Photo: Matthew Emmons/USA Today Sports

This week we’re going to talk about trade etiquette, specifically as it applies to usage of the veto. In most leagues, trades enter a review process upon completion where the rest of the league can approve or veto the deal. Typically, it takes a majority vote to shoot down the trade.

In my opinion, the trade veto should only be used for truly egregious trades. It’s hard to come up with a perfectly balanced deal. Often times there is a perceived winner and loser, but that’s part of the fun of trading. We’re all trying to be like the general managers running our favorite pro sports teams, and we love when those guys make deals that favor our team.

So don’t be the guy who overuses the veto. But at the same time, if you see a deal so lopsided it borders upon collusion, don’t be afraid to veto. That is exactly what the trade veto is for. In our league, we had someone out of the playoff race try sending Davonte Freeman (pre-injury) and Jimmy Graham to his brother for Emmanuel Sanders and Jason Witten. It was vetoed quickly.

Sometimes you also might have someone who really doesn’t know what he’s doing get bent over a barrel by another owner who he considers a friend. It doesn’t matter how you slice it, three reserve RBs do not equal Tyreek Hill. That happened in our league, and again, it was vetoed.

Here are two other trades that happened in our league, however, where I felt there was a clear winner, but didn’t think it was worthy of a veto:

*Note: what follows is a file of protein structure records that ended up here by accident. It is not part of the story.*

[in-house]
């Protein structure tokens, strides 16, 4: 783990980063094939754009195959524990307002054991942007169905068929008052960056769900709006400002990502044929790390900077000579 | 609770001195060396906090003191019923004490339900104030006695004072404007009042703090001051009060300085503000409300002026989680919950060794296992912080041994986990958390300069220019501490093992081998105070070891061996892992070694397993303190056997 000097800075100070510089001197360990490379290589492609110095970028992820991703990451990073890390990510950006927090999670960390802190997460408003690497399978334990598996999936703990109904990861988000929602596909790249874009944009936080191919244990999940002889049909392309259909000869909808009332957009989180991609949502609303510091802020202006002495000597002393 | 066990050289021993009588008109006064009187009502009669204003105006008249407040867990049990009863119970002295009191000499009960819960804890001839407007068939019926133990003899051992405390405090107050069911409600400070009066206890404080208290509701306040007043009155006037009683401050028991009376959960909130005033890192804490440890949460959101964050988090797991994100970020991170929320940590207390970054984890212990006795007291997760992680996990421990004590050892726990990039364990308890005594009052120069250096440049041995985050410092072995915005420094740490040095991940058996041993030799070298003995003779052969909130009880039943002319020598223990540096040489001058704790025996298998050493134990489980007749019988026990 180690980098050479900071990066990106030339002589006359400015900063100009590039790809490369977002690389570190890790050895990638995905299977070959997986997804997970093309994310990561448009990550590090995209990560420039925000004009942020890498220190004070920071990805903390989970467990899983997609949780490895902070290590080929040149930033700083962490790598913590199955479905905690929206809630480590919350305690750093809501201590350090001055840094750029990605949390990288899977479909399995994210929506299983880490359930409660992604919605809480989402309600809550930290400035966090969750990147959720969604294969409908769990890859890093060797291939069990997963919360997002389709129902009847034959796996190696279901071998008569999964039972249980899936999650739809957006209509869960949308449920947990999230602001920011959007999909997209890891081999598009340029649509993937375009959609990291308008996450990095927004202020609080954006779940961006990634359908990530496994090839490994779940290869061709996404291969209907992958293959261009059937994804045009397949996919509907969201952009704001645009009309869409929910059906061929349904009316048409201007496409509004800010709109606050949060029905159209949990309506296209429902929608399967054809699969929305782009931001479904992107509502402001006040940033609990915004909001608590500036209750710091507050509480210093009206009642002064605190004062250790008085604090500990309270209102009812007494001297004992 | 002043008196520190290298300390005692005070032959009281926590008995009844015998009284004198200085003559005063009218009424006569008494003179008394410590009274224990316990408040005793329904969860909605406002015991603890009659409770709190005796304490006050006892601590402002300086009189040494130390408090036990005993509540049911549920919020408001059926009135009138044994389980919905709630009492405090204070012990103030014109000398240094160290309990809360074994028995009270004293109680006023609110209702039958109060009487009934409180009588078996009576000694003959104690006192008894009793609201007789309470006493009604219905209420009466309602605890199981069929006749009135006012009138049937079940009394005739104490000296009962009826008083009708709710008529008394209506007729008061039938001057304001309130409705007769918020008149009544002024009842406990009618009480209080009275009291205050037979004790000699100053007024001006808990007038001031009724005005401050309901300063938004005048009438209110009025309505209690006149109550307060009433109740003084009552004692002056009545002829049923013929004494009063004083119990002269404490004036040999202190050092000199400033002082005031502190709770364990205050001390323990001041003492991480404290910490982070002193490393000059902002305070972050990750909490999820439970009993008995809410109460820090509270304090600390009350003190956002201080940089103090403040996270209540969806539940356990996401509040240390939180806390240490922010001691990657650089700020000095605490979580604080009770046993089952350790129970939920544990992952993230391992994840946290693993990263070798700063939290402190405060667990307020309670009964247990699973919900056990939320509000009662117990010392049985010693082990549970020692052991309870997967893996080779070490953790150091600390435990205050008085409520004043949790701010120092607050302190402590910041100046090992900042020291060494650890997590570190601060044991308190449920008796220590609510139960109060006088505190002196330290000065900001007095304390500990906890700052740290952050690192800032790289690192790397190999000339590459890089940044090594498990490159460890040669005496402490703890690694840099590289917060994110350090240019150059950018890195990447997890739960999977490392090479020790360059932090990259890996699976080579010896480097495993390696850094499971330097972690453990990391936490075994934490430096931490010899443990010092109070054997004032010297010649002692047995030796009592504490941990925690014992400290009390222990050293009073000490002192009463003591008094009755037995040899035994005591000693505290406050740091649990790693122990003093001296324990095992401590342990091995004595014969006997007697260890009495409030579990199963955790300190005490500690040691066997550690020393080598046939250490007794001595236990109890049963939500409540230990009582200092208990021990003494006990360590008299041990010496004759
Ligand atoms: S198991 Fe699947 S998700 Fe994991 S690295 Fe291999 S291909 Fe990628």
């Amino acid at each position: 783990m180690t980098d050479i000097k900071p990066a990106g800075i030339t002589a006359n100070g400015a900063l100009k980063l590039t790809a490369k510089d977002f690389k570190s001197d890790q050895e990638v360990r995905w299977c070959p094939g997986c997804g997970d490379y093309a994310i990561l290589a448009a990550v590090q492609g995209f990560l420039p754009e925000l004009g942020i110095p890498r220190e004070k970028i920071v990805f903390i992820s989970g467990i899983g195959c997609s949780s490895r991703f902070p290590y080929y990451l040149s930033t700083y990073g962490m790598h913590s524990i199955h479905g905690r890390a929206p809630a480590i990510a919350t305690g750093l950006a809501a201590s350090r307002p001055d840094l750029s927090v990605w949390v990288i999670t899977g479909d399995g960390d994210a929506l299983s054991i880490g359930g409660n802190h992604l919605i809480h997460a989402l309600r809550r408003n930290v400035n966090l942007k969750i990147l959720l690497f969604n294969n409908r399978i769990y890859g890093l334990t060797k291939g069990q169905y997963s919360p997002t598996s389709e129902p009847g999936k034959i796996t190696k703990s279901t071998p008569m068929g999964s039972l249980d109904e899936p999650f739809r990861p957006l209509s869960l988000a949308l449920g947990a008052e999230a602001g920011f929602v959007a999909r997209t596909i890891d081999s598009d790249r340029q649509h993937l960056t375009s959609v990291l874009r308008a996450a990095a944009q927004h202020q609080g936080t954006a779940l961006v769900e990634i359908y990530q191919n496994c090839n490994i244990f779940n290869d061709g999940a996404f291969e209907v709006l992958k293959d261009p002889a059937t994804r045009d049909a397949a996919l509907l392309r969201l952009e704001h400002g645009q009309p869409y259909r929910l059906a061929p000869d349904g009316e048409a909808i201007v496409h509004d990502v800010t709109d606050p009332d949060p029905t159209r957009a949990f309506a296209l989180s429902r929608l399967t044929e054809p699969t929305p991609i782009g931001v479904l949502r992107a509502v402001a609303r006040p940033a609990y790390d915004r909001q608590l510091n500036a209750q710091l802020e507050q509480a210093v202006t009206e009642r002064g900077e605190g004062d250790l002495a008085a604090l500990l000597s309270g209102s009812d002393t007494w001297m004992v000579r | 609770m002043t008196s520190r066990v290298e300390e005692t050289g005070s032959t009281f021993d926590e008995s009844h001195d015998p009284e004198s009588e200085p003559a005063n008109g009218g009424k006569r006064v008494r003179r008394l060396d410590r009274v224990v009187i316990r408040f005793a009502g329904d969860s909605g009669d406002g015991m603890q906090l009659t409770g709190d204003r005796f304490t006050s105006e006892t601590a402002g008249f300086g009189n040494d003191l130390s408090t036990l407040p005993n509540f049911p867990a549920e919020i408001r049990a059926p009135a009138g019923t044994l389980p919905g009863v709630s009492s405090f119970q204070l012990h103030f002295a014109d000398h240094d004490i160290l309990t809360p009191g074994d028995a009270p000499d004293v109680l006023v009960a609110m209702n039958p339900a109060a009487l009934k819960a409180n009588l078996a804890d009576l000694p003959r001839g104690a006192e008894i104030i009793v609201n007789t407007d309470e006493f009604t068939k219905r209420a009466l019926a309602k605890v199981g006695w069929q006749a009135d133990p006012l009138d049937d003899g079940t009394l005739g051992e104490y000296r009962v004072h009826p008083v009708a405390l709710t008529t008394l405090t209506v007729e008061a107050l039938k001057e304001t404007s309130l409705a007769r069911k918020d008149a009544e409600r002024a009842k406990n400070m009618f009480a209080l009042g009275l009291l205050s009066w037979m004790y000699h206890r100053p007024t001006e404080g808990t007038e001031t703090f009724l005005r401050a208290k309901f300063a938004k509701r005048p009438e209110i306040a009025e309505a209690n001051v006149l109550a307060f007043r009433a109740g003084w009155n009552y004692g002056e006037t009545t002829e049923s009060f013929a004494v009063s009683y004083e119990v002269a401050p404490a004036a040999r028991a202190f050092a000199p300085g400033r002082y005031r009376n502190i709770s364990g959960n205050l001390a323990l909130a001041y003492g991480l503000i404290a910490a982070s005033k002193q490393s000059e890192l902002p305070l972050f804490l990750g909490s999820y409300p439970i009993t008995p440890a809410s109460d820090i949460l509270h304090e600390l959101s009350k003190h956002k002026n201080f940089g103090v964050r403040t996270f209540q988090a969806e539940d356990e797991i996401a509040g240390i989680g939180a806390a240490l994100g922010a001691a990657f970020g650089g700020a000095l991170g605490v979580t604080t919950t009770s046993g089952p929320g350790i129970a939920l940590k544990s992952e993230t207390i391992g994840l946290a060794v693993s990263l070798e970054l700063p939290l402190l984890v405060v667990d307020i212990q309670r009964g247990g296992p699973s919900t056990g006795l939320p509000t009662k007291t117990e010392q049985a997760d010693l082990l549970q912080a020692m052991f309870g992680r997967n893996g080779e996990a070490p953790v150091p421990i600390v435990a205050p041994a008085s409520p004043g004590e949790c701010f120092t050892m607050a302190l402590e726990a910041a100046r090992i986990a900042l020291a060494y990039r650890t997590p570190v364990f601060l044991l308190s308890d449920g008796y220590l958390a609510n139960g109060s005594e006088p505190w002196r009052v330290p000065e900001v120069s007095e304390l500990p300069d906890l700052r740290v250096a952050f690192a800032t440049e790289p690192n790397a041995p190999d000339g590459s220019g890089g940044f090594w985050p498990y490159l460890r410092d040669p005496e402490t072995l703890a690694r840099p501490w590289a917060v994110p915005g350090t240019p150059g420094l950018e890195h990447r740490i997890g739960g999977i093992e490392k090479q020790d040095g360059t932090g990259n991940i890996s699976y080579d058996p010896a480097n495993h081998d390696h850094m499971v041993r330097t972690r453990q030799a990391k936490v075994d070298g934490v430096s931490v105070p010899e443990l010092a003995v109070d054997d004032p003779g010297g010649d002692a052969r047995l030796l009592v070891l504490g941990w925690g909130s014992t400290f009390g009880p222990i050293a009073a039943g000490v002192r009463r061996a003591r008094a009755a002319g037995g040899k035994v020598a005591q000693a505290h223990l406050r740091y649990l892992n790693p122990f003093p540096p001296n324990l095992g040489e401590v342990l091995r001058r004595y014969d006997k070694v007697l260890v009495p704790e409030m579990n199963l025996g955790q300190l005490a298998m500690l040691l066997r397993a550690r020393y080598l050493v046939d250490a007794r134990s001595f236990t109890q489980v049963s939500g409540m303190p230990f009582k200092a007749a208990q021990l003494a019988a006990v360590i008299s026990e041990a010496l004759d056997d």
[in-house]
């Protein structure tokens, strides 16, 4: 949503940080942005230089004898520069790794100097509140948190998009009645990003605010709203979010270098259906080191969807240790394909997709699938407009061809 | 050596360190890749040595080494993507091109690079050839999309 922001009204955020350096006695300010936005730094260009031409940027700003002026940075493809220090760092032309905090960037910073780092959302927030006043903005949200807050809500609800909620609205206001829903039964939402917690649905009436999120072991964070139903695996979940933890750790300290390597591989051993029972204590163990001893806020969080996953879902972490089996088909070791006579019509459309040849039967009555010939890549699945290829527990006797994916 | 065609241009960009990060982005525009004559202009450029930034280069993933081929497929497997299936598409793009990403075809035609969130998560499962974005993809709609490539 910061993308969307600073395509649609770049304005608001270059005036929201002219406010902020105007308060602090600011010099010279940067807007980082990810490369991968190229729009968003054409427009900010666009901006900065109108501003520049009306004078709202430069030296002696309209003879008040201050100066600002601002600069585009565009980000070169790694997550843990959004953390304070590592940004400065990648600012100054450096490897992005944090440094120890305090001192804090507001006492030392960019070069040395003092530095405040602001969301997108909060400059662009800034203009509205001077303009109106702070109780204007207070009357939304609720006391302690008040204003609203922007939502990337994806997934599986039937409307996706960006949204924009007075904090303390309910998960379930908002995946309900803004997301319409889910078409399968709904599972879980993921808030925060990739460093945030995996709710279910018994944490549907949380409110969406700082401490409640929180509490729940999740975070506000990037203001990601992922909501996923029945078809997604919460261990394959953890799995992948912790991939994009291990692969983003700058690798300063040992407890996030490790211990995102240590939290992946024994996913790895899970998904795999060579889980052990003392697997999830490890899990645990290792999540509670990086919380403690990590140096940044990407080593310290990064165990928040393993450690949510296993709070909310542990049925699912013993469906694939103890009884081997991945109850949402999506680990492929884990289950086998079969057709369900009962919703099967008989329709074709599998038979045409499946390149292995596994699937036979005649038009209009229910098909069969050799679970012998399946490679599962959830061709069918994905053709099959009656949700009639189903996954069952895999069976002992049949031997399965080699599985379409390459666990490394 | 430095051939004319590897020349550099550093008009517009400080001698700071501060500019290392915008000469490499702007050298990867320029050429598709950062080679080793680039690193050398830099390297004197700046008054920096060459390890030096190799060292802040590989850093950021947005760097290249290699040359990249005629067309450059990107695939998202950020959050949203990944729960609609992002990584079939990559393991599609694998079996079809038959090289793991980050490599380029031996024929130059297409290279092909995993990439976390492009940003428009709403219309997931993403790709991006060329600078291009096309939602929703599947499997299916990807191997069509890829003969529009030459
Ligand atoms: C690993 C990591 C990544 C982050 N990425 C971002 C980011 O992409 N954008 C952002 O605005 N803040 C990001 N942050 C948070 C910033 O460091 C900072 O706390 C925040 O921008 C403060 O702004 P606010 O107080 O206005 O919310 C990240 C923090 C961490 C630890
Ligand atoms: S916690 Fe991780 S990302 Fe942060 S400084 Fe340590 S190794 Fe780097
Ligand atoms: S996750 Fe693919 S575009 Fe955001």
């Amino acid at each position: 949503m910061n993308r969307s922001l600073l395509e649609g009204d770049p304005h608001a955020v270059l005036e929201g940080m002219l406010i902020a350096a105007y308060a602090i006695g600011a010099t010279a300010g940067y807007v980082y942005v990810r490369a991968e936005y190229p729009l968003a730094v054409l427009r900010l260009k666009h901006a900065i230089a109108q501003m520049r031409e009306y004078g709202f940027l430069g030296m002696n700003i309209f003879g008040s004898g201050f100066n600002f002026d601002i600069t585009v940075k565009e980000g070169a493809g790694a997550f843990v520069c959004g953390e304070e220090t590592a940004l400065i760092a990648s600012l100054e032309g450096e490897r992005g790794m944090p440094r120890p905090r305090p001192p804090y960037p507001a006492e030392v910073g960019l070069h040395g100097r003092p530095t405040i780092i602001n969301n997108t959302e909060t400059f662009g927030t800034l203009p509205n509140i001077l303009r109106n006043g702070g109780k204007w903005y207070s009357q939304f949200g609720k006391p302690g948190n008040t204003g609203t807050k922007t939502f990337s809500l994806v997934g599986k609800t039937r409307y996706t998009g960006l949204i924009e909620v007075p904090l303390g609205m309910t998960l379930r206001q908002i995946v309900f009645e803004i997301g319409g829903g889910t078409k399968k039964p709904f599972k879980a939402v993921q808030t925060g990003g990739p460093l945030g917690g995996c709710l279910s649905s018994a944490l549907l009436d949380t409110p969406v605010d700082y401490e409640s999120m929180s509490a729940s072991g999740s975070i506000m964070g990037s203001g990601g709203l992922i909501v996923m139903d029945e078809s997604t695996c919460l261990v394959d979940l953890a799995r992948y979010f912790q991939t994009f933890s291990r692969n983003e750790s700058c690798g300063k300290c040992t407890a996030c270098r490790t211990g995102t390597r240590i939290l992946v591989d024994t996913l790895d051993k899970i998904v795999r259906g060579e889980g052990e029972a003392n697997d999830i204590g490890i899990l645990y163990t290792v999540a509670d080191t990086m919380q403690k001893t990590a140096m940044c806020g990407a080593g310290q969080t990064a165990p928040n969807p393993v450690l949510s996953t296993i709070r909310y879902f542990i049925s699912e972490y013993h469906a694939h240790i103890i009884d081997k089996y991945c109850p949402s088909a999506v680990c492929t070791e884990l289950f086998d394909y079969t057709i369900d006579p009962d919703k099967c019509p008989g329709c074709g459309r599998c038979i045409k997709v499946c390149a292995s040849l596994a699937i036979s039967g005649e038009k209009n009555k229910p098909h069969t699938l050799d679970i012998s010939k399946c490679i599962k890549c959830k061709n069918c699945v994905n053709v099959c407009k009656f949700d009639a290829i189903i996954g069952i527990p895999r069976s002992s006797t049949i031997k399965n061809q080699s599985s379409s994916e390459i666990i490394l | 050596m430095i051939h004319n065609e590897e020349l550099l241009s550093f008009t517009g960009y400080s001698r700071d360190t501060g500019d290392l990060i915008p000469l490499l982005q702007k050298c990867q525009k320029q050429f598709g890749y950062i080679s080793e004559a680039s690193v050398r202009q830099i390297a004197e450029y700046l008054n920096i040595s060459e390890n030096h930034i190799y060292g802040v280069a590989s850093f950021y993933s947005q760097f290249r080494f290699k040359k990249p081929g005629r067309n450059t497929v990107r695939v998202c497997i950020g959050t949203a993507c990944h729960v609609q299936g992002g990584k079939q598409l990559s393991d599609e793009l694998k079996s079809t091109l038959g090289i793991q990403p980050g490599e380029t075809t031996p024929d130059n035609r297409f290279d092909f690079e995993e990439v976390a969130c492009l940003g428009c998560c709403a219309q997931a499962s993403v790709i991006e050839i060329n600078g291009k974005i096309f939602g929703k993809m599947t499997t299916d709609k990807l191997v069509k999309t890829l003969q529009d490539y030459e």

Le’Veon Bell/Jacoby Brissett for Jordy Nelson(pre-Aaron Rodgers injury)/Buck Allen/Alex Collins

Legarrette Blount/Devante Adams (post-Aaron Rodgers injury) for Jarvis Landry

I felt the guys who got Bell and Landry won those two trades, but the deals were equal enough for me to let it go through, and with the way Adams and Collins have played since, maybe I was wrong. That’s the another point, sometimes it’s hard to tell who actually won the trade. Everyone was pretty sure Dallas got hosed in the Herschel Walker trade years ago.

In conclusion, don’t be a trade nazi. But don’t let people get crazy. It’s a delicate balance. But I’ve been in a no-trade league before where everyone veto’s everything and it was not fun at all.

And now…



Sep 24, 2017; Nashville, TN, USA; Tennessee Titans quarterback Marcus Mariota (8) throws a pass against the Seattle Seahawks during the first half at Nissan Stadium. Mandatory Credit: Jim Brown-USA TODAY Sports

START: Marcus Mariota, Tennessee – Mariota hasn’t made the third-year leap some were expecting, but his highest passing yardage total of the season came week six against the same Indianapolis defense he plays this week.

The Colts are allowing the third-most passing yardage in the league, and Mariota will be a greater threat to run this time. He was coming off his hamstring injury the last time he played them, which limited him to zero rushing yards.